Elizabeth Cooper Archives

The Silver Lining of All the Hate

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Cross-posted with Equal Writes*TRIGGER WARNING*

by Elizabeth Cooper

I feel like I'm "supposed" to feel one way or another about major LGBT news stories - generally some variation of happy or sad and/or mad. Let's complicate that original impulse. All of the stories Brenda mentioned are objectively, very sad. And the momentary win for same-sex marriage in California this summer was very happy and exciting. But there are other, perhaps unexpected, impacts of both stories.

Today, I went to a lunch about Bisexual Health, sponsored by Health Professions Advising, the LGBT Center, University Health Services, and Women's Center. One comment noted that in light of the general positive trend towards acceptance (exemplified by support for same-sex marriage), people have been expressing hate that much more vehemently. The presenter pointed out that while LGBT people already firm in their identity can brush off hateful words, these words can deeply hurt those still questioning their identities. The youth that are currently being highlighted in the media as victims and survivors of anti-gay sentiment are among those most vulnerable.

But there is a silver lining. In the wake of these heartbreaking deaths, we as a country are forced to take homophobia and transphobia seriously. LGBT youth are four times more likely to commit suicide than their straight counterparts. These incidents have started a dialogue on what we as policy makers, teachers, students, etc. can do to help what is clearly still a problem.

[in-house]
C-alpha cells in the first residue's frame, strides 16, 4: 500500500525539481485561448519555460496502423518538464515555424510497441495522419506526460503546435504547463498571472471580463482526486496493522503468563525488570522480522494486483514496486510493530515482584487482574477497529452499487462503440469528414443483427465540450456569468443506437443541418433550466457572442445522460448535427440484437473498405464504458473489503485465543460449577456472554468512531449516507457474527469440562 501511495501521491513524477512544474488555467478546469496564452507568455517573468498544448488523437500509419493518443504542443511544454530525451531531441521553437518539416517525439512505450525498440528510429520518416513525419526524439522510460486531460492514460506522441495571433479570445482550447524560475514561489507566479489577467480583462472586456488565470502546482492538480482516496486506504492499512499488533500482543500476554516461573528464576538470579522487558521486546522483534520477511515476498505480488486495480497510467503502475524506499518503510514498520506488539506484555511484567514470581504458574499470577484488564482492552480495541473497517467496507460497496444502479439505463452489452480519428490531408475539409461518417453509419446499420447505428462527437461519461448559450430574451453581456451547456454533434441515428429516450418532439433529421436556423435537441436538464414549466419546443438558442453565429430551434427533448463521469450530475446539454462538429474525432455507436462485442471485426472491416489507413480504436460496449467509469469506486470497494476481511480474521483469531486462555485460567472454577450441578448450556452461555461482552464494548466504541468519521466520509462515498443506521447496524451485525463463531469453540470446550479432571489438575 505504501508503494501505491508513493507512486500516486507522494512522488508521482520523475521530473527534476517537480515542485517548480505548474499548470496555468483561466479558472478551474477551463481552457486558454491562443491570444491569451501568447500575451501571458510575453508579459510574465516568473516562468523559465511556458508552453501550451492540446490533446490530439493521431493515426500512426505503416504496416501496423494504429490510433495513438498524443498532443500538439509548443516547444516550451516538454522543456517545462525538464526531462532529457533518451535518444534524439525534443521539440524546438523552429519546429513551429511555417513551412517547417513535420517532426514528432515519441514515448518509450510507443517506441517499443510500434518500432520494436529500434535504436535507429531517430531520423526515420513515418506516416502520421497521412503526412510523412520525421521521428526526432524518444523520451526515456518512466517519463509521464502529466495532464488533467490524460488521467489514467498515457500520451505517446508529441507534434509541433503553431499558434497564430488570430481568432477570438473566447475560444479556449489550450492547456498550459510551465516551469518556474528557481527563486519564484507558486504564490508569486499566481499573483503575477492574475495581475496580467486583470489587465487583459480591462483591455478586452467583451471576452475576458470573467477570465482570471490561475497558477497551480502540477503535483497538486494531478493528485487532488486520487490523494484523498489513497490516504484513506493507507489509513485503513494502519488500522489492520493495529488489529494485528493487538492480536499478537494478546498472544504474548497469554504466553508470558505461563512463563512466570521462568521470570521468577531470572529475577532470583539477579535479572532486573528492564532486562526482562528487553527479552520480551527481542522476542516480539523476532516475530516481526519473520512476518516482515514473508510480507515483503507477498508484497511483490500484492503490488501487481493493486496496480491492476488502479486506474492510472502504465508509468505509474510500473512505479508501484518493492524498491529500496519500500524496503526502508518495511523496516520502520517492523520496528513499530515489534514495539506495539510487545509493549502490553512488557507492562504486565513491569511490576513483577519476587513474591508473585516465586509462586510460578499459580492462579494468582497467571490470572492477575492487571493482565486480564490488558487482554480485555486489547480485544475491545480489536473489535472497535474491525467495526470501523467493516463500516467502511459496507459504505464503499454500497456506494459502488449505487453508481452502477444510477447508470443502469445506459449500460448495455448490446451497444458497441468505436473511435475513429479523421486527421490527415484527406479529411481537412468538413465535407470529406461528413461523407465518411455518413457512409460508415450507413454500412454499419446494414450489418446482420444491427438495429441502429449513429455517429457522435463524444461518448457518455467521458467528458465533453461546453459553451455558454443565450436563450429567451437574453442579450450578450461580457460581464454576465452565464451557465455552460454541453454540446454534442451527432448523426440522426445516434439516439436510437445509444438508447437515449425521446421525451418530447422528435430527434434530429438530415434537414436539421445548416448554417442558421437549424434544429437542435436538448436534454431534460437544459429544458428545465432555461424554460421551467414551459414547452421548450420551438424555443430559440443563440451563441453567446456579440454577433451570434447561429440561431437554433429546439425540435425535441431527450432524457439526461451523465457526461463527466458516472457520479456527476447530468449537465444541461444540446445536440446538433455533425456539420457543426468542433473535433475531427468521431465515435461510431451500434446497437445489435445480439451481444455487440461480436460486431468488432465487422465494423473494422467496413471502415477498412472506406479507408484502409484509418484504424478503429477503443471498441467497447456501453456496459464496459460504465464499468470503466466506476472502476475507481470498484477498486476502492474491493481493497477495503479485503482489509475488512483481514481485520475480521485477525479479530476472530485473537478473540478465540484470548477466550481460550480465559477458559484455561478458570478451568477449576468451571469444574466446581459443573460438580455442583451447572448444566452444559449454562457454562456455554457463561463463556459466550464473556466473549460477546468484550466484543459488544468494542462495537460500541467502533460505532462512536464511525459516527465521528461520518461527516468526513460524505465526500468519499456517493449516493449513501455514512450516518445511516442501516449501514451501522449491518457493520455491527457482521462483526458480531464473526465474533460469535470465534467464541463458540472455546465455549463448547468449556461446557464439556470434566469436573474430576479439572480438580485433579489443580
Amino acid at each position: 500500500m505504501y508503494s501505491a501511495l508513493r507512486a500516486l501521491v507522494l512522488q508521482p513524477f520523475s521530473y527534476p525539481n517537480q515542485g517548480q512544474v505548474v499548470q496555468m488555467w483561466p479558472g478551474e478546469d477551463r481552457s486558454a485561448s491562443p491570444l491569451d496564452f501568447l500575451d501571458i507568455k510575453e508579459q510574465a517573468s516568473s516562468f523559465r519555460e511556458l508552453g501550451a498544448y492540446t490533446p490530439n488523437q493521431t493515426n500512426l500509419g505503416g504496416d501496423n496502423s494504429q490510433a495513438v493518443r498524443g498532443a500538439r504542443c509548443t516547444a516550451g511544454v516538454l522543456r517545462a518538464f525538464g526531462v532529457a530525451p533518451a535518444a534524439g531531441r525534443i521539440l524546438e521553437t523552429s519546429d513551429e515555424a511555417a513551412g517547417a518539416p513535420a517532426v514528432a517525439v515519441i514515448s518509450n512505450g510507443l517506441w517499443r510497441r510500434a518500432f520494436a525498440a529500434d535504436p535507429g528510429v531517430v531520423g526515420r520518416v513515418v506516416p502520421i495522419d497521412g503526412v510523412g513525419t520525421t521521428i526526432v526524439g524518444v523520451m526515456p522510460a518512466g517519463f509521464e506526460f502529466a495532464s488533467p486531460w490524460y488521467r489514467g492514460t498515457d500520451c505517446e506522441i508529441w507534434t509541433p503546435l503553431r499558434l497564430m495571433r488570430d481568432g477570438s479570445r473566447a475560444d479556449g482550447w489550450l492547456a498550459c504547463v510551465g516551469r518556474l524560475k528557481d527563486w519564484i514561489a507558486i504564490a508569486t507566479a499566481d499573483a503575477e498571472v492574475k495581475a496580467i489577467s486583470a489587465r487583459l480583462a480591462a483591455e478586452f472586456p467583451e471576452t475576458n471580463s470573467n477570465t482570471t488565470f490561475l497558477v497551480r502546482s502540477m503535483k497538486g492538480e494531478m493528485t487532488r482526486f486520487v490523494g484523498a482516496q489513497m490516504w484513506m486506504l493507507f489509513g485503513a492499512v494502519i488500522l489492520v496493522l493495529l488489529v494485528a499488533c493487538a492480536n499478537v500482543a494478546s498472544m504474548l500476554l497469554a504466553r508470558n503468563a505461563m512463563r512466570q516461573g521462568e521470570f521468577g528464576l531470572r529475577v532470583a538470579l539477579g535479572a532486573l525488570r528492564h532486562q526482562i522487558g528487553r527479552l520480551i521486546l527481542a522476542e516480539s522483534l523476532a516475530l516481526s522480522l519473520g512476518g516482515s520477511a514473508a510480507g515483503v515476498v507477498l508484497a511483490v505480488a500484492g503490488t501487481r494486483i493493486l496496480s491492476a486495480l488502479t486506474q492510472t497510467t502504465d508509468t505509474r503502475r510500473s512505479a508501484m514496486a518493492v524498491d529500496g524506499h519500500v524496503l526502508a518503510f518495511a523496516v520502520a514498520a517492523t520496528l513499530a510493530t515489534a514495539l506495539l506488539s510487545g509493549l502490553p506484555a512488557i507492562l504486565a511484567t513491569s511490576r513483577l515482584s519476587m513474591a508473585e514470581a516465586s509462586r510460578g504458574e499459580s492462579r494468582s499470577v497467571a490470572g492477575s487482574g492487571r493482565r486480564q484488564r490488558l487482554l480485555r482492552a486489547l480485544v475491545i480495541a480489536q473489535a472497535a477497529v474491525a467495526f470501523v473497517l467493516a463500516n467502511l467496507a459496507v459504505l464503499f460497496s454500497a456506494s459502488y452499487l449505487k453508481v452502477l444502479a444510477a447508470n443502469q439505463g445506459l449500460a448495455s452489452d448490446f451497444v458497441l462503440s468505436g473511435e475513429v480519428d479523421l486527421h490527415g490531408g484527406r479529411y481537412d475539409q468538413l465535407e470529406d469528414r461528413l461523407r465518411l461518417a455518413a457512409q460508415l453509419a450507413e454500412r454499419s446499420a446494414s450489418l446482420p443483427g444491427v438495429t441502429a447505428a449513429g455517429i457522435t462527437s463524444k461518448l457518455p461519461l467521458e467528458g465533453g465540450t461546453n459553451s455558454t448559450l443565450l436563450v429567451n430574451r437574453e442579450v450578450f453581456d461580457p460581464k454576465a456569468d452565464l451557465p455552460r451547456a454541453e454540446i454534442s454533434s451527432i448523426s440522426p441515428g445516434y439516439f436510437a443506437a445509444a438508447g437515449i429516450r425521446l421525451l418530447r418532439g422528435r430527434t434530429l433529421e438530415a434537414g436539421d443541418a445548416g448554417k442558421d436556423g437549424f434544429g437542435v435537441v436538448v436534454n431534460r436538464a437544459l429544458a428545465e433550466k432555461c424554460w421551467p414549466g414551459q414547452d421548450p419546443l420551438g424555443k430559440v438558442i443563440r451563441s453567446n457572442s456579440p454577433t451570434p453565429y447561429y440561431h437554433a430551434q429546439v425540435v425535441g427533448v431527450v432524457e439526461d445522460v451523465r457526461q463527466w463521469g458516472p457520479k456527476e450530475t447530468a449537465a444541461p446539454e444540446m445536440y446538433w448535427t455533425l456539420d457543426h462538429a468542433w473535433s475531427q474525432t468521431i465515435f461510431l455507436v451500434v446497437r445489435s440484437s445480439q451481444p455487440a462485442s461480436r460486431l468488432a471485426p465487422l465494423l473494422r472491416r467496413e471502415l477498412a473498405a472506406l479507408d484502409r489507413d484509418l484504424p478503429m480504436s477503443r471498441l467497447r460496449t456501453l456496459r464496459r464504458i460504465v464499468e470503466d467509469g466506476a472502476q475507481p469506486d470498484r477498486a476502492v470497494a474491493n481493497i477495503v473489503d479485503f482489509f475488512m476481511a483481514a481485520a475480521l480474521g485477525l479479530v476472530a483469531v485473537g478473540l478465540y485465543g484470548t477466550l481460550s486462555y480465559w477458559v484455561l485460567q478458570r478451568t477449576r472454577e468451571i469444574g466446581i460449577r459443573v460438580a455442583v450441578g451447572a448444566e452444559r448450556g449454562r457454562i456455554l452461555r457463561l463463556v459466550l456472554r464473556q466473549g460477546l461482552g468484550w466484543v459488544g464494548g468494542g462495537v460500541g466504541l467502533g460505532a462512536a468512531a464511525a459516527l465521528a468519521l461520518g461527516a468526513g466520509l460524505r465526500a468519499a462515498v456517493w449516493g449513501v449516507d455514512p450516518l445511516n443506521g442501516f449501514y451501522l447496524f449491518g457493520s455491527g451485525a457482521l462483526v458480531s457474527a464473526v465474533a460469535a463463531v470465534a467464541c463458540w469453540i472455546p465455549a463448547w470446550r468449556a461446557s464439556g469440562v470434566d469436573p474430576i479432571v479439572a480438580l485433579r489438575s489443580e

The Rainbow Weekend - a Party, Protest, or both?

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 dykemarch.jpgCross-posted with Equal Writes, Princeton's feminist blog.

Pride invaded NYC a few weekends ago, and like many queer women, I partook in some of the festivities. Note my choice of language. Festivities. I just read a Gawker article "A Straight Person's Guide to Gay Pride" where they describe Pride as "a giant celebration of living somewhere over the rainbow." Yet the organizers of the Dyke March, an event in Pride weekend, describe it as "a protest march, not a parade." So, what is Pride? A party or a protest? What does it represent to the LGBT community, LGBT individuals, me and you?

To depilate or not to depilate

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Thumbnail image for lack of hair.jpgCross-posted with Equal Writes, Princeton's feminist blog.

To depilate or not to depilate: that is a question that most women do not even think to ask themselves. After my awakening in my WOM 201 class when I learned that we perform our genders (thanks, beloved Gayle Salamon and Judith Butler), I definitely asked myself the question of why I shaved. The next year, I stopped shaving my leg and arm hair in defiance of gender norms. The personal is political, and I wanted to do my part and be a "good" feminist, aligning my actions with my beliefs.

A New York Times article probing whether unshaven celebrities on the red carpet are "Free Spirits or Unkempt?" rambles without taking a stance or clearly presenting different sides, and considers the perspective to the notion that not shaving would make one "unkempt." I found a lot of their ideas alarming. But instead of unpacking what's problematic about the article, Jezebel's response article, "Leg Work: Body Hair Is Not Always A Statement" negates the importance of the debate, lamenting that the NYT focuses on hair at all. The author, Anna North, argues that the choice of whether or not to shave is not necessarily political and that news sources like the NYT should stop focusing on our bodies and start paying attention to our thoughts.